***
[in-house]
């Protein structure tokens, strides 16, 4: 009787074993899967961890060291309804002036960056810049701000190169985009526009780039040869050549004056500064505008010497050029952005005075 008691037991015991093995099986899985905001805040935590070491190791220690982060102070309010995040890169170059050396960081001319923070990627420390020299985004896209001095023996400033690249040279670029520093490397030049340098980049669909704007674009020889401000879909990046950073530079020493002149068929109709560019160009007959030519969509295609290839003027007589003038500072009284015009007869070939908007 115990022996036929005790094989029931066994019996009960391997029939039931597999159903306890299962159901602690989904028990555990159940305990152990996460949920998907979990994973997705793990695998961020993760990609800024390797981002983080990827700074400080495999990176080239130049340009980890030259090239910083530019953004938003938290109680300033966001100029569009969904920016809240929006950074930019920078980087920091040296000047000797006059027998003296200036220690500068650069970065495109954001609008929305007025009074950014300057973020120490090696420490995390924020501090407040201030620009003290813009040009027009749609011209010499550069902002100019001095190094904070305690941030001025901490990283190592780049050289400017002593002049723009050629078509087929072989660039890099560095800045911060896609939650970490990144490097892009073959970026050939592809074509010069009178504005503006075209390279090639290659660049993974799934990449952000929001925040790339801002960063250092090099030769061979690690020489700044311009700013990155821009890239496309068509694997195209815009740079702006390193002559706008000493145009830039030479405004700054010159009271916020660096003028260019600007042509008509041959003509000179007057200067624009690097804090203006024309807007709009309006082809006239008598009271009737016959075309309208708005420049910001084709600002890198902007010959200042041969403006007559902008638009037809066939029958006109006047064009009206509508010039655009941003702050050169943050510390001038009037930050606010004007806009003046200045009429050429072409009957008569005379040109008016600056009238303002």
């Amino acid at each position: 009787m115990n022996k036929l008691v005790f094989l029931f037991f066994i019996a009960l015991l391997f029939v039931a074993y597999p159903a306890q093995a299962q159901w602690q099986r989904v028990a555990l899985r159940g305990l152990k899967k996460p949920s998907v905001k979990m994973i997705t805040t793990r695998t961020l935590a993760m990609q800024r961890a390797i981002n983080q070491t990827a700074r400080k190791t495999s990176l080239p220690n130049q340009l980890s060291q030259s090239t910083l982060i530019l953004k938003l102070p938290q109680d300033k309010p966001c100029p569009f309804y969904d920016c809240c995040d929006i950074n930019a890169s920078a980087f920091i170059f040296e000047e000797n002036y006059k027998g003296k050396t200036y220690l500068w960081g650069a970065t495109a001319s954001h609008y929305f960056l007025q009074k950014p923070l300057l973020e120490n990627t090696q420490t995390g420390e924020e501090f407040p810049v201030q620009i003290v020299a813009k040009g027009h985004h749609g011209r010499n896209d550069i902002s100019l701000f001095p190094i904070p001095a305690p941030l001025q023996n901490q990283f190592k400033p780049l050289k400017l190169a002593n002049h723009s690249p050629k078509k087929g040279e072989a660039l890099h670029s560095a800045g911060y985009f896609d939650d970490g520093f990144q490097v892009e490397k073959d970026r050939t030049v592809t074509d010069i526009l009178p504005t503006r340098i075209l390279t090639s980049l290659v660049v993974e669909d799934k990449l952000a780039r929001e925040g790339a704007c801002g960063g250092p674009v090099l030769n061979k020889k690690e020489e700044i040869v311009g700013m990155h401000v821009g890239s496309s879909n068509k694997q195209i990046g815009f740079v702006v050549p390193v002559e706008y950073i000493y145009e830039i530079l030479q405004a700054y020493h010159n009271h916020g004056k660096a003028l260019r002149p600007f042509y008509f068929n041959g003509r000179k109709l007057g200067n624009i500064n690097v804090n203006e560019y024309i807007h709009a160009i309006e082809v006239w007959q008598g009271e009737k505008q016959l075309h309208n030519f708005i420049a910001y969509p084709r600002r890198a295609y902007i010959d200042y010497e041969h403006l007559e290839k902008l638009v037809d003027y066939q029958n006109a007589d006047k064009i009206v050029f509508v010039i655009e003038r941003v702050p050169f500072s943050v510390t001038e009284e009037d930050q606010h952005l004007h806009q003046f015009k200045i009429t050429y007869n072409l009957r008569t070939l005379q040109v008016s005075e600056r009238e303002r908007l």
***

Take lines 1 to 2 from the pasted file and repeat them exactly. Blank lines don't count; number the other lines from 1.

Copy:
[in-house]
């Protein structure tokens, strides 16, 4: 009787074993899967961890060291309804002036960056810049701000190169985009526009780039040869050549004056500064505008010497050029952005005075 008691037991015991093995099986899985905001805040935590070491190791220690982060102070309010995040890169170059050396960081001319923070990627420390020299985004896209001095023996400033690249040279670029520093490397030049340098980049669909704007674009020889401000879909990046950073530079020493002149068929109709560019160009007959030519969509295609290839003027007589003038500072009284015009007869070939908007 115990022996036929005790094989029931066994019996009960391997029939039931597999159903306890299962159901602690989904028990555990159940305990152990996460949920998907979990994973997705793990695998961020993760990609800024390797981002983080990827700074400080495999990176080239130049340009980890030259090239910083530019953004938003938290109680300033966001100029569009969904920016809240929006950074930019920078980087920091040296000047000797006059027998003296200036220690500068650069970065495109954001609008929305007025009074950014300057973020120490090696420490995390924020501090407040201030620009003290813009040009027009749609011209010499550069902002100019001095190094904070305690941030001025901490990283190592780049050289400017002593002049723009050629078509087929072989660039890099560095800045911060896609939650970490990144490097892009073959970026050939592809074509010069009178504005503006075209390279090639290659660049993974799934990449952000929001925040790339801002960063250092090099030769061979690690020489700044311009700013990155821009890239496309068509694997195209815009740079702006390193002559706008000493145009830039030479405004700054010159009271916020660096003028260019600007042509008509041959003509000179007057200067624009690097804090203006024309807007709009309006082809006239008598009271009737016959075309309208708005420049910001084709600002890198902007010959200042041969403006007559902008638009037809066939029958006109006047064009009206509508010039655009941003702050050169943050510390001038009037930050606010004007806009003046200045009429050429072409009957008569005379040109008016600056009238303002």